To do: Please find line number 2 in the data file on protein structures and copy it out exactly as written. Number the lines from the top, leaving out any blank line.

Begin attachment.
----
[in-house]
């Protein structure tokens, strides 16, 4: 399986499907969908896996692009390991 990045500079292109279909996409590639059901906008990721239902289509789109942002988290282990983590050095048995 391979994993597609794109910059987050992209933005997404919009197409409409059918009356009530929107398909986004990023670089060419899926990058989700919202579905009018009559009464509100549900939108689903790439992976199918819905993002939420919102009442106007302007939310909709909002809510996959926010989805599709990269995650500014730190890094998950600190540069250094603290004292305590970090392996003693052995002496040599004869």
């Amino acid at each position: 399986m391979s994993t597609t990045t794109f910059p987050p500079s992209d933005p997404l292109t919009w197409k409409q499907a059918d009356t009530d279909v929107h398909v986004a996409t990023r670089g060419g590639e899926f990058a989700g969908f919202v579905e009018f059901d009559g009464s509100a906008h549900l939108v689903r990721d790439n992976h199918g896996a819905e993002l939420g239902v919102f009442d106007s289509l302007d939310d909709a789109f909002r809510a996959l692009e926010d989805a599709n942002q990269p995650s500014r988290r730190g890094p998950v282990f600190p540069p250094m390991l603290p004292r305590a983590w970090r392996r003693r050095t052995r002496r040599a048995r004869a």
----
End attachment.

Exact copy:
């Protein structure tokens, strides 16, 4: 399986499907969908896996692009390991 990045500079292109279909996409590639059901906008990721239902289509789109942002988290282990983590050095048995 391979994993597609794109910059987050992209933005997404919009197409409409059918009356009530929107398909986004990023670089060419899926990058989700919202579905009018009559009464509100549900939108689903790439992976199918819905993002939420919102009442106007302007939310909709909002809510996959926010989805599709990269995650500014730190890094998950600190540069250094603290004292305590970090392996003693052995002496040599004869």